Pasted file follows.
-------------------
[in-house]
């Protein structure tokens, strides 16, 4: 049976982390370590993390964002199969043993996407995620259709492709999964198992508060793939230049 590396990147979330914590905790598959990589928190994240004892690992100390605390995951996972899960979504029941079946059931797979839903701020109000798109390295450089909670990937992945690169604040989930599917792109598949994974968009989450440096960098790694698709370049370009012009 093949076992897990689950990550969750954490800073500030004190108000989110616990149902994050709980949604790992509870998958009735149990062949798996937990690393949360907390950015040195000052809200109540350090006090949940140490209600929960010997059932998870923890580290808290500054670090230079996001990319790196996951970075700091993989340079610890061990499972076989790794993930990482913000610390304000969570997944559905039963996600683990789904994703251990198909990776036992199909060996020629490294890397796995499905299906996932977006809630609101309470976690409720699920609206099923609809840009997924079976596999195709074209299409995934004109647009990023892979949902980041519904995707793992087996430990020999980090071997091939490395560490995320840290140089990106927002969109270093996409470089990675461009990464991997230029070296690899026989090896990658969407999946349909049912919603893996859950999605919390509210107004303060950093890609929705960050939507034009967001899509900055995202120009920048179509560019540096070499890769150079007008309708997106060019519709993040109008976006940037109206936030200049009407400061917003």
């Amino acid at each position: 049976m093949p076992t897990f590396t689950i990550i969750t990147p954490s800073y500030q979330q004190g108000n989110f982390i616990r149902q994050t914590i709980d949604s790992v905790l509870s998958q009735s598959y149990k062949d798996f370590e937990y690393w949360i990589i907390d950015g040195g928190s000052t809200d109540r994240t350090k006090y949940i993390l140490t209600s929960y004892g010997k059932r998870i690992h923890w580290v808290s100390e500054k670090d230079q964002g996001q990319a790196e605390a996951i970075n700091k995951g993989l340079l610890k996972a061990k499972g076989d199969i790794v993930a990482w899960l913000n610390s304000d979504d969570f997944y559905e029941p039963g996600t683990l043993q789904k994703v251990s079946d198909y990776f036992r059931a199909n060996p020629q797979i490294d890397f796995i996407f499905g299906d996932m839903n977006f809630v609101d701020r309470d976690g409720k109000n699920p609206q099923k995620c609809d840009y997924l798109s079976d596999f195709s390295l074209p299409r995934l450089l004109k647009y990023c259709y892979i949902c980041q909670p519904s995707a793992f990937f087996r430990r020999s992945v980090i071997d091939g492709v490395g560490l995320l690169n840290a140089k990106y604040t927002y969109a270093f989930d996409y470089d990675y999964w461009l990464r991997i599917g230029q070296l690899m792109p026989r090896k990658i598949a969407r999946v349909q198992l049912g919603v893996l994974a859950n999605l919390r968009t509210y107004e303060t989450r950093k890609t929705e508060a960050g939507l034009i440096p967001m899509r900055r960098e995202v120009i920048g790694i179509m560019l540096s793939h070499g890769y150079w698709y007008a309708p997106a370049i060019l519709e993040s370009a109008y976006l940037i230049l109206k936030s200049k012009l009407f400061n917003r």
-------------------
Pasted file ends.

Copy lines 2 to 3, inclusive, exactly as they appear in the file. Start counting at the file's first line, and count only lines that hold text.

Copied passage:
């Protein structure tokens, strides 16, 4: 049976982390370590993390964002199969043993996407995620259709492709999964198992508060793939230049 590396990147979330914590905790598959990589928190994240004892690992100390605390995951996972899960979504029941079946059931797979839903701020109000798109390295450089909670990937992945690169604040989930599917792109598949994974968009989450440096960098790694698709370049370009012009 093949076992897990689950990550969750954490800073500030004190108000989110616990149902994050709980949604790992509870998958009735149990062949798996937990690393949360907390950015040195000052809200109540350090006090949940140490209600929960010997059932998870923890580290808290500054670090230079996001990319790196996951970075700091993989340079610890061990499972076989790794993930990482913000610390304000969570997944559905039963996600683990789904994703251990198909990776036992199909060996020629490294890397796995499905299906996932977006809630609101309470976690409720699920609206099923609809840009997924079976596999195709074209299409995934004109647009990023892979949902980041519904995707793992087996430990020999980090071997091939490395560490995320840290140089990106927002969109270093996409470089990675461009990464991997230029070296690899026989090896990658969407999946349909049912919603893996859950999605919390509210107004303060950093890609929705960050939507034009967001899509900055995202120009920048179509560019540096070499890769150079007008309708997106060019519709993040109008976006940037109206936030200049009407400061917003």
């Amino acid at each position: 049976m093949p076992t897990f590396t689950i990550i969750t990147p954490s800073y500030q979330q004190g108000n989110f982390i616990r149902q994050t914590i709980d949604s790992v905790l509870s998958q009735s598959y149990k062949d798996f370590e937990y690393w949360i990589i907390d950015g040195g928190s000052t809200d109540r994240t350090k006090y949940i993390l140490t209600s929960y004892g010997k059932r998870i690992h923890w580290v808290s100390e500054k670090d230079q964002g996001q990319a790196e605390a996951i970075n700091k995951g993989l340079l610890k996972a061990k499972g076989d199969i790794v993930a990482w899960l913000n610390s304000d979504d969570f997944y559905e029941p039963g996600t683990l043993q789904k994703v251990s079946d198909y990776f036992r059931a199909n060996p020629q797979i490294d890397f796995i996407f499905g299906d996932m839903n977006f809630v609101d701020r309470d976690g409720k109000n699920p609206q099923k995620c609809d840009y997924l798109s079976d596999f195709s390295l074209p299409r995934l450089l004109k647009y990023c259709y892979i949902c980041q909670p519904s995707a793992f990937f087996r430990r020999s992945v980090i071997d091939g492709v490395g560490l995320l690169n840290a140089k990106y604040t927002y969109a270093f989930d996409y470089d990675y999964w461009l990464r991997i599917g230029q070296l690899m792109p026989r090896k990658i598949a969407r999946v349909q198992l049912g919603v893996l994974a859950n999605l919390r968009t509210y107004e303060t989450r950093k890609t929705e508060a960050g939507l034009i440096p967001m899509r900055r960098e995202v120009i920048g790694i179509m560019l540096s793939h070499g890769y150079w698709y007008a309708p997106a370049i060019l519709e993040s370009a109008y976006l940037i230049l109206k936030s200049k012009l009407f400061n917003r």